3. "Allaho akbar" (Muslim Call to Prayer) (3:22)
    4. Alleluia "Beatus homo" / "Et erit tamquam lignum" / "Kam laka mine ni'matine alaya" (7:44)
    5. "In omnem terram exivit sonus" / "Non sunt sermones neque loquelle" / Prosula (7:02)
    6. Laetatus sum (2:06)
    7. Introit "Benedicam te" (4:45)
    8. Prosula "Ahmadou al hadi" (1:45)
    9. Alleluia - Verses 1, 2, 3 (5:34)
    10. Prosula "Tarakto baba arraja" (3:02)
    11. Recitative "In medio ecclesie aperuit os ejus" (2:26)
    12. "Os iusti meditabitur justitiam" / "Lex dei eius in corde ipsius" / "Tin dalalan" / "Ya alima l'aasrar" (7:35)
    13. "Levavi oculos meos in montes" (3:17)
    14. Alleluia "De profundis clamavi ad te Domine" / "Ya rabi bihim" (6:27)
    15. "In memoria eterna erit justus" - Verses 1-4 (14:26)

II. Simone de Bonfont: Missa Pro mortuis (Huelgas Ensemble/Paul van Nevel). Cypres CD CYP1682.

Simone de Bonefont: Missa pro Mortuis Product Image
In perpetual search of unpublished works and forgotten composers, Paul Van Nevel invites us to discover a Requiem Mass for five voices, composed in 1556 by Simone de Bonefont, canon and cantor at Clermont-Ferrand Cathedral. The Missa pro mortuis can be considered as one of the highlights of polyphonic vocal style, encompassing all the characteristics of Franco-Flemish techniques of the period. The richness of de Bonefont’s polyphonic writing and his mastery of counterpoint are truly astonishing. True to form, the Huelgas Ensemble honours this unpublished score with a powerful interpretation, delivering music of incredible luminous tranquility. The programme also includes four compositions by Franco-Flemish masters - that de Bonefont may well have heard - on one of the most profound texts of the Gregorian repertoire: Media vita in morte summus (In the midst of life we are in death).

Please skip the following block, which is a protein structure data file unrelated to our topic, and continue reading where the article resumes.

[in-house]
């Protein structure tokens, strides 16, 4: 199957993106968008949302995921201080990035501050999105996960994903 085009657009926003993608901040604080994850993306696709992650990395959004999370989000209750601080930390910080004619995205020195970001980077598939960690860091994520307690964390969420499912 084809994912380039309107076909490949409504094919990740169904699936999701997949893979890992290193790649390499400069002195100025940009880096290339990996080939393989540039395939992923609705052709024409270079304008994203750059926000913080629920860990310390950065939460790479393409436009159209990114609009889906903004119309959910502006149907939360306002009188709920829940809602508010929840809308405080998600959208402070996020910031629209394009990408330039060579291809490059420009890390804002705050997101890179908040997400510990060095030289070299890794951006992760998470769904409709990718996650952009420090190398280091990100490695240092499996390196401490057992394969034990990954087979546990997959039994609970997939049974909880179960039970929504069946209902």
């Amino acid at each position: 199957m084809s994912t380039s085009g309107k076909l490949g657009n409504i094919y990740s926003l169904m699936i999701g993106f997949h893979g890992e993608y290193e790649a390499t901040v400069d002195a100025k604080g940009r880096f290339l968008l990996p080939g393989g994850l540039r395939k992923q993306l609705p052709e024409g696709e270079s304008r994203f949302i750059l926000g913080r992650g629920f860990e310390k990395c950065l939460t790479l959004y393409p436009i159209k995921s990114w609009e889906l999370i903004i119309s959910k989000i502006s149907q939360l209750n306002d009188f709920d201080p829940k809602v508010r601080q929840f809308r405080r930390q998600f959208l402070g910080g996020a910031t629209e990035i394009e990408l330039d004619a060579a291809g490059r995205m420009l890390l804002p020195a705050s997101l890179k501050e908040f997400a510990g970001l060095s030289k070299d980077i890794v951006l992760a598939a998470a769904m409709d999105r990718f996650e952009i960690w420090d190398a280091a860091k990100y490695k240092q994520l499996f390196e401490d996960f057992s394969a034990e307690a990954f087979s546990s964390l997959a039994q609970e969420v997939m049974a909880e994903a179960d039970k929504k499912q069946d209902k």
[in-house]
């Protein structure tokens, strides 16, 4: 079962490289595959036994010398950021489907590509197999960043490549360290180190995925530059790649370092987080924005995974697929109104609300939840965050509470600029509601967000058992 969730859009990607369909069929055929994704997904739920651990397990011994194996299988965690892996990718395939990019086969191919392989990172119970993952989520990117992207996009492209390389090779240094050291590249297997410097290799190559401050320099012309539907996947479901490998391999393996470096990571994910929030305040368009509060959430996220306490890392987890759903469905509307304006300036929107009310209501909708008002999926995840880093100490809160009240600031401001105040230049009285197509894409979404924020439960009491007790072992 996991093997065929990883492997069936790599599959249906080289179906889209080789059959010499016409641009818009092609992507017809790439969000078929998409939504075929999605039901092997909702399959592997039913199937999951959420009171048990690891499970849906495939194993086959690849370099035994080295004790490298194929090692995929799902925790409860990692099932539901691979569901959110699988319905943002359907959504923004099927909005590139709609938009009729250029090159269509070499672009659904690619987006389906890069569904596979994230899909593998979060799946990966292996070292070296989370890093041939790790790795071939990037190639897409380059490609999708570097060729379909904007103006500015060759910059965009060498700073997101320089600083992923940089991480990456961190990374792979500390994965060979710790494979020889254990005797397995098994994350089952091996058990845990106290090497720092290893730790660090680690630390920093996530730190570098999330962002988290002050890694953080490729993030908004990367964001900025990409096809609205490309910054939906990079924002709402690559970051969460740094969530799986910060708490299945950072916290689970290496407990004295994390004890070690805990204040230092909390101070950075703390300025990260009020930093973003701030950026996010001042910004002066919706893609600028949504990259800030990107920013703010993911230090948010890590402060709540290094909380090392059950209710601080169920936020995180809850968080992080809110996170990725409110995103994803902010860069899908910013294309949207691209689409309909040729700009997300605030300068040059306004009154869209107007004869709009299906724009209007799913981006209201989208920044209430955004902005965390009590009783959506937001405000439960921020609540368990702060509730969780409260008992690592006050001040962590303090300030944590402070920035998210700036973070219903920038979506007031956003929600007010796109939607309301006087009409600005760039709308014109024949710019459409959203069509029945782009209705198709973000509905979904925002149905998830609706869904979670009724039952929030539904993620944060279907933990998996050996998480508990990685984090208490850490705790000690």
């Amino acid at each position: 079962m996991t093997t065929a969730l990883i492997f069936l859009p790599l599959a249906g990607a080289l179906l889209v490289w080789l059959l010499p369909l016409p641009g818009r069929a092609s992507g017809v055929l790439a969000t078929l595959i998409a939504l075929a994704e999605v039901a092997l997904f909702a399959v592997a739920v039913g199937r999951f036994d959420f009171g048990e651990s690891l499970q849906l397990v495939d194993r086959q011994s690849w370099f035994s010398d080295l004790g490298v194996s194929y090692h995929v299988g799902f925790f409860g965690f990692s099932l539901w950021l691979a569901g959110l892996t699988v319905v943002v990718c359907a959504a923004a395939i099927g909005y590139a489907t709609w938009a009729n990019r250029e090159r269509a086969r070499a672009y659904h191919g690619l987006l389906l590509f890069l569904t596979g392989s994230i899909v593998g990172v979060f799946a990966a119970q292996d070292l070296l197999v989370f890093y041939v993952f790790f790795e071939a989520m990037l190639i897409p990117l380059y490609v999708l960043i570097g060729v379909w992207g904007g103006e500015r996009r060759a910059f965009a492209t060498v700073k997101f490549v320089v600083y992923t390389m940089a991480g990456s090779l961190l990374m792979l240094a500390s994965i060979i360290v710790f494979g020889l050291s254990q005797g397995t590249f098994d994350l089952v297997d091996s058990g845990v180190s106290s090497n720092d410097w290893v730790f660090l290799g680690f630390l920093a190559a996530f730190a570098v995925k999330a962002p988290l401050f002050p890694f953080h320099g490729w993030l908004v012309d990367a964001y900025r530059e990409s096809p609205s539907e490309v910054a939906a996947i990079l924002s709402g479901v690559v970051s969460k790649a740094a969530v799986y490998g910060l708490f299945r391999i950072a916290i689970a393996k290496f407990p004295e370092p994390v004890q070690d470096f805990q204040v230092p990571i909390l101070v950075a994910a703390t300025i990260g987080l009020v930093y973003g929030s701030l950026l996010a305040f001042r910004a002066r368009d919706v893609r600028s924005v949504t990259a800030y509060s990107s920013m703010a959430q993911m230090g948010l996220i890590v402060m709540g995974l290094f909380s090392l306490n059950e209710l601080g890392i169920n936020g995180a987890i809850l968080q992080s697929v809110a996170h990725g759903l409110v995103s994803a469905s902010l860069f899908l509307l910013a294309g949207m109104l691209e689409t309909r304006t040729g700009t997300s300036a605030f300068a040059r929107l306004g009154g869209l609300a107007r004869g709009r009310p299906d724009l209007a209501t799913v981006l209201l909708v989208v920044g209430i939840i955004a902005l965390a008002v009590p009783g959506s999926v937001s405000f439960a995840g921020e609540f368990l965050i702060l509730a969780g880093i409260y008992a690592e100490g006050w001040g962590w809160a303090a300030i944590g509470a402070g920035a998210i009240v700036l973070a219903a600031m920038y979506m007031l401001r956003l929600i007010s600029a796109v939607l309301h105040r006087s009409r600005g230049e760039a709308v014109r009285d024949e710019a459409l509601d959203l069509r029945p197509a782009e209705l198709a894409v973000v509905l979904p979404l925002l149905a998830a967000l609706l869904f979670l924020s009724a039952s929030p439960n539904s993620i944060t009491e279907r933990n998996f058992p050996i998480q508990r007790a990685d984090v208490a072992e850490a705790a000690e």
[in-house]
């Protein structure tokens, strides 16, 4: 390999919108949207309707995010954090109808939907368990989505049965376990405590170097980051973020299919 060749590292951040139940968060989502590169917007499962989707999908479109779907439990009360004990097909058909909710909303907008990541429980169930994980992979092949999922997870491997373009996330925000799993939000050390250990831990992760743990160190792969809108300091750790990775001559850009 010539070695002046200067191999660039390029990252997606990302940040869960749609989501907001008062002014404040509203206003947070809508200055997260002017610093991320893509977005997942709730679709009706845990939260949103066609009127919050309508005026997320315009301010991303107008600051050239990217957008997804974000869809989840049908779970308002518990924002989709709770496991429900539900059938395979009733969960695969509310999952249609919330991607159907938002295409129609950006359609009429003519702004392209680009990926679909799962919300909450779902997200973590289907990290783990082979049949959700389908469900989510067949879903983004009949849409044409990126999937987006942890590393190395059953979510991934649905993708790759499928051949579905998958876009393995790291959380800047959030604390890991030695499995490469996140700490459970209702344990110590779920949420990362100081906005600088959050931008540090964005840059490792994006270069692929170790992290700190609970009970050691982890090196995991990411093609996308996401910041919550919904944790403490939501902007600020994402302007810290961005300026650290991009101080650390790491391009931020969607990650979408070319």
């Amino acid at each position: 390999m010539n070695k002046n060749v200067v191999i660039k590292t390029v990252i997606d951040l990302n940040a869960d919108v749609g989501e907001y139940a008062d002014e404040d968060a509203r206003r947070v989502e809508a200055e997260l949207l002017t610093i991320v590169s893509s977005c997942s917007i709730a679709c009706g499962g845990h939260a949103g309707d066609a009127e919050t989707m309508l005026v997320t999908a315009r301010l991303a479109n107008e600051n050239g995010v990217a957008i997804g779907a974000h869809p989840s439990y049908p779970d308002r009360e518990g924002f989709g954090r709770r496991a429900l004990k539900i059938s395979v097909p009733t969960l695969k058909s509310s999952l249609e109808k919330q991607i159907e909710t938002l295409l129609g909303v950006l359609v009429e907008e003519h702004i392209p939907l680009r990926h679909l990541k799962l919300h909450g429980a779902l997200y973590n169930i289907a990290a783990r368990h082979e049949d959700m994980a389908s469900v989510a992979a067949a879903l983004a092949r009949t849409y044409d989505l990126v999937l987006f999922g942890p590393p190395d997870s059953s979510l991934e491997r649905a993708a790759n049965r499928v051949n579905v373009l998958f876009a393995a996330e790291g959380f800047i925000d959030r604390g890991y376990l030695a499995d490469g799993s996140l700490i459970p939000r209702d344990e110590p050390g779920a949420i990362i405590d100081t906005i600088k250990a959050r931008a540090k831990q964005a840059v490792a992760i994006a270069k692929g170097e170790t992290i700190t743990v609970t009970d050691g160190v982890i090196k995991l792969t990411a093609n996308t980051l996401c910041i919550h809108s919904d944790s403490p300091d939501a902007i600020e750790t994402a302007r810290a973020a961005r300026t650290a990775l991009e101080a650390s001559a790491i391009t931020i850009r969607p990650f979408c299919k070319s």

From Amazon: Very little is known of the life or work of Simone de Bonefont, born around 1500, master of music at the Cathedral of Clermont-Ferrand. However, this fine five-part Mass for the Dead has been preserved, published in a Paris choirbook of 1556 – its title page reproduced here in the booklet. Its five voices consist of cantus, high tenor, two low tenor and bass lines, the upper voice providing a cantus firmus over the busier polyphonic lines of the lower voices.

Paul van Nevel’s Huelgas Ensemble, singing with two voices per part, are well equipped to perform the work, with the exemplary sound, balance and vocal purity which they always show in renaissance music. This is a fine Requiem Mass, predominantly poised, consolatory in mood but with occasional striking dissonances. Completing the programme in similar vein, it’s followed by four different settings of the ‘Media vita in morte sumus’ text, from Arnold von Bruck (in German), Jacobus de Kerle, Orlandus Lassus and Nicolas Gombert. I especially appreciated the graceful, soaring lines of the Lassus work, as well as Gombert’s opening of rich, low-voiced textures.